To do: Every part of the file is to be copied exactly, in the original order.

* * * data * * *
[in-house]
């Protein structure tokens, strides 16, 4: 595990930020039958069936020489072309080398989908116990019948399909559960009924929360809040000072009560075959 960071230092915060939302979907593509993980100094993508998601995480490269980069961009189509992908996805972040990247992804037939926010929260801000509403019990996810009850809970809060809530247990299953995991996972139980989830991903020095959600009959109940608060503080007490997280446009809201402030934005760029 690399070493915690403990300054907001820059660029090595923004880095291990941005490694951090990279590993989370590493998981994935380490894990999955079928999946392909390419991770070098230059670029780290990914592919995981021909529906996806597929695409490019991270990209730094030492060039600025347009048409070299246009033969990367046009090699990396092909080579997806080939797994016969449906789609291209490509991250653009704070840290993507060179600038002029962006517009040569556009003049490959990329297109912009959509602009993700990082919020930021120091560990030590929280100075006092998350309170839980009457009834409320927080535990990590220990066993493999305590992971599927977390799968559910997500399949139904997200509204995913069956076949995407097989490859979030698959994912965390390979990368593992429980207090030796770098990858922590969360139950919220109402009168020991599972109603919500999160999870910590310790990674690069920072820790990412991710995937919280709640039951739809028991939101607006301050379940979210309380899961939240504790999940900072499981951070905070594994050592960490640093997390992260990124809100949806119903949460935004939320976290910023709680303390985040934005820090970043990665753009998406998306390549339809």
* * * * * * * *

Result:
[in-house]
């Protein structure tokens, strides 16, 4: 595990930020039958069936020489072309080398989908116990019948399909559960009924929360809040000072009560075959 960071230092915060939302979907593509993980100094993508998601995480490269980069961009189509992908996805972040990247992804037939926010929260801000509403019990996810009850809970809060809530247990299953995991996972139980989830991903020095959600009959109940608060503080007490997280446009809201402030934005760029 690399070493915690403990300054907001820059660029090595923004880095291990941005490694951090990279590993989370590493998981994935380490894990999955079928999946392909390419991770070098230059670029780290990914592919995981021909529906996806597929695409490019991270990209730094030492060039600025347009048409070299246009033969990367046009090699990396092909080579997806080939797994016969449906789609291209490509991250653009704070840290993507060179600038002029962006517009040569556009003049490959990329297109912009959509602009993700990082919020930021120091560990030590929280100075006092998350309170839980009457009834409320927080535990990590220990066993493999305590992971599927977390799968559910997500399949139904997200509204995913069956076949995407097989490859979030698959994912965390390979990368593992429980207090030796770098990858922590969360139950919220109402009168020991599972109603919500999160999870910590310790990674690069920072820790990412991710995937919280709640039951739809028991939101607006301050379940979210309380899961939240504790999940900072499981951070905070594994050592960490640093997390992260990124809100949806119903949460935004939320976290910023709680303390985040934005820090970043990665753009998406998306390549339809």